?- sea(Vs), Vs = [N,M,L,R,I], select(Start, Vs, Rest), phrase(implication_chain(Rest, Start), Cs).In this case, the two solutions for

Such deductions also frequently arise or are needed when applying Prolog for theorem proving.

An example of a cryptoarithmetic puzzle is:

CP + IS + FUN -------- = TRUEDifferent letters correspond to different digits.

Integer constraints are a great fit for such puzzles. Let us first define the

digits_number(Ds, N) :- length(Ds, _), Ds ins 0..9, reverse(Ds, RDs), foldl(pow, RDs, 0-0, N-_). pow(D, N0-I0, N-I) :- N #= N0 + D*10^I0, I #= I0 + 1.Using

?- digits_number([C,P], CP), digits_number([I,S], IS), digits_number([F,U,N], FUN), digits_number([T,R,U,E], TRUE), CP + IS + FUN #= TRUE, Vs = [C,P,I,S,F,U,N,T,R,E], all_distinct(Vs), label(Vs).The first solution is: 12+83+579=674. On backtracking,

Let us consider the following variant of this famous group of puzzles:

- The Englishman lives in the red house.
- The Spaniard owns the dog.
- Coffee is drunk in the green house.
- The Ukrainian drinks tea.
- From your perspective, the green house is immediately to
the
*right*of the ivory house. - The Old Gold smoker owns snails.
- Kools are smoked in the yellow house.
- Milk is drunk in the middle house.
- The Norwegian lives in the first house.
- The man who smokes Chesterfields lives in the house next to the man with the fox.
- Kools are smoked in the house next to the house where the horse is kept.
- The Lucky Strike smoker drinks orange juice.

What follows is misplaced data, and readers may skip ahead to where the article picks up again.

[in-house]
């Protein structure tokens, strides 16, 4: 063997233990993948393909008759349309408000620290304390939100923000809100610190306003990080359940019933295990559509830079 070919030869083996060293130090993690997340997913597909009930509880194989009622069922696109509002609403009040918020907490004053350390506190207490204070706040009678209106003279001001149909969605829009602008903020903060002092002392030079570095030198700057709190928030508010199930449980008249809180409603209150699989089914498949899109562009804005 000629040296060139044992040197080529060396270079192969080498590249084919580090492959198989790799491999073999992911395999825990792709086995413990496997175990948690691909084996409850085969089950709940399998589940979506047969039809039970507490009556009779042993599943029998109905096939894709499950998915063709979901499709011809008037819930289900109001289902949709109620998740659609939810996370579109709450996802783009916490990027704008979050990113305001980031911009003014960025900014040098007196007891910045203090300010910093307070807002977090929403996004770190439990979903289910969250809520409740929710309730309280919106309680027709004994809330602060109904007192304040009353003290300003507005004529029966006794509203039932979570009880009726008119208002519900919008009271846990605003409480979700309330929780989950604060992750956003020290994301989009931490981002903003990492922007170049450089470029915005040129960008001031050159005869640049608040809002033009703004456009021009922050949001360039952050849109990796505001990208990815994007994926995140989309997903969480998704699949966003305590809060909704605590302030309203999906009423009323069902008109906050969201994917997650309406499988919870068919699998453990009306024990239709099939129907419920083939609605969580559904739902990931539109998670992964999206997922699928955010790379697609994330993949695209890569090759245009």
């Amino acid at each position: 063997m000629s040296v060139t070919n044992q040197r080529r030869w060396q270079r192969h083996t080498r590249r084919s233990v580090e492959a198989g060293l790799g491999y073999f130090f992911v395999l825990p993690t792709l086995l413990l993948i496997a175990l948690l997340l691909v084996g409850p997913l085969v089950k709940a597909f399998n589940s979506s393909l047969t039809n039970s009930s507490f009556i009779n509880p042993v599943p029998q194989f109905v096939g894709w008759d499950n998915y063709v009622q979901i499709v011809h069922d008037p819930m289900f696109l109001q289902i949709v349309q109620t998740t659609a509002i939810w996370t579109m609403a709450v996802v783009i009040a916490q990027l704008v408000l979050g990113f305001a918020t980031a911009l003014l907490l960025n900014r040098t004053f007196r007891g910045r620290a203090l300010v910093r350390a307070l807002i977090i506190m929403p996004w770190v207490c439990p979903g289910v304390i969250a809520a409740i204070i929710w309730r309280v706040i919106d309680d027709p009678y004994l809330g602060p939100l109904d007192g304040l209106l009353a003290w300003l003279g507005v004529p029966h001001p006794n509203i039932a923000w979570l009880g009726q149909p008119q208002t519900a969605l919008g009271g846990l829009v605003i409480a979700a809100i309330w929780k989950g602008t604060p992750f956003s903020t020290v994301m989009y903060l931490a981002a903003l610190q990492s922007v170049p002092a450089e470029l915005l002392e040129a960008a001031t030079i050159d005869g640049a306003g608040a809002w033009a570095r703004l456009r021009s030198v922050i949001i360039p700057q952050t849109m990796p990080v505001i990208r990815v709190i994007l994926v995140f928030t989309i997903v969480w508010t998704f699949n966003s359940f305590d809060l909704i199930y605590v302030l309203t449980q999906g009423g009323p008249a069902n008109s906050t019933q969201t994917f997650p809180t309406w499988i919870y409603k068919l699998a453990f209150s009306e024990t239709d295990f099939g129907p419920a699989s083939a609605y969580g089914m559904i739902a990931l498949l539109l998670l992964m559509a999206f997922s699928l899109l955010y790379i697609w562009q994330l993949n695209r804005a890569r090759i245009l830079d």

- The Japanese smokes Parliaments.
- The Norwegian lives next to the blue house.

Such puzzles can be very conveniently solved by first translating the entities to

abs(H-N) #= 1This relation works correctly in

Thus, let us consider the following Prolog formulation of the task:

solution(Pairs, Water, Zebra, Vs) :- Table = [Houses,Nations,Drinks,Smokes,Animals], Houses = [Red,Green,Yellow,Blue,Ivory], Nations = [England,Spain,Ukraine,Norway,Japan], Names = [england,spain,ukraine,norway,japan], Drinks = [Coffee,Milk,OrangeJuice,Tea,Water], Smokes = [OldGold,Kools,Chesterfield,LuckyStrike,Parliaments], Animals = [Dog,Snails,Horse,Fox,Zebra], pairs_keys_values(Pairs, Nations, Names), maplist(all_distinct, Table), append(Table, Vs), Vs ins 1..5, England #= Red, % hint 1 Spain #= Dog, % hint 2 Coffee #= Green, % hint 3 Ukraine #= Tea, % hint 4 Green #= Ivory + 1, % hint 5 OldGold #= Snails, % hint 6 Kools #= Yellow, % hint 7 Milk #= 3, % hint 8 Norway #= 1, % hint 9 next_to(Chesterfield, Fox), % hint 10 next_to(Kools, Horse), % hint 11 LuckyStrike #= OrangeJuice, % hint 12 Japan #= Parliaments, % hint 13 next_to(Norway, Blue). % hint 14 next_to(H, N) :- abs(H-N) #= 1.Using labeling, we obtain the puzzle's unique solution:

?- solution(Pairs, Water, Zebra, Vs), label(Vs).Dozens of questions on Stackoverflow are about solving this famous puzzle or closely related ones with Prolog. You can thus read the existing questions and answers for more information.Pairs = [3-england, 4-spain, 2-ukraine, 1-norway, 5-japan], Water = 1, Zebra = 5,Vs = [3, 5, 1, 2, 4, 3, 4, 2, 1|...] ; false.

See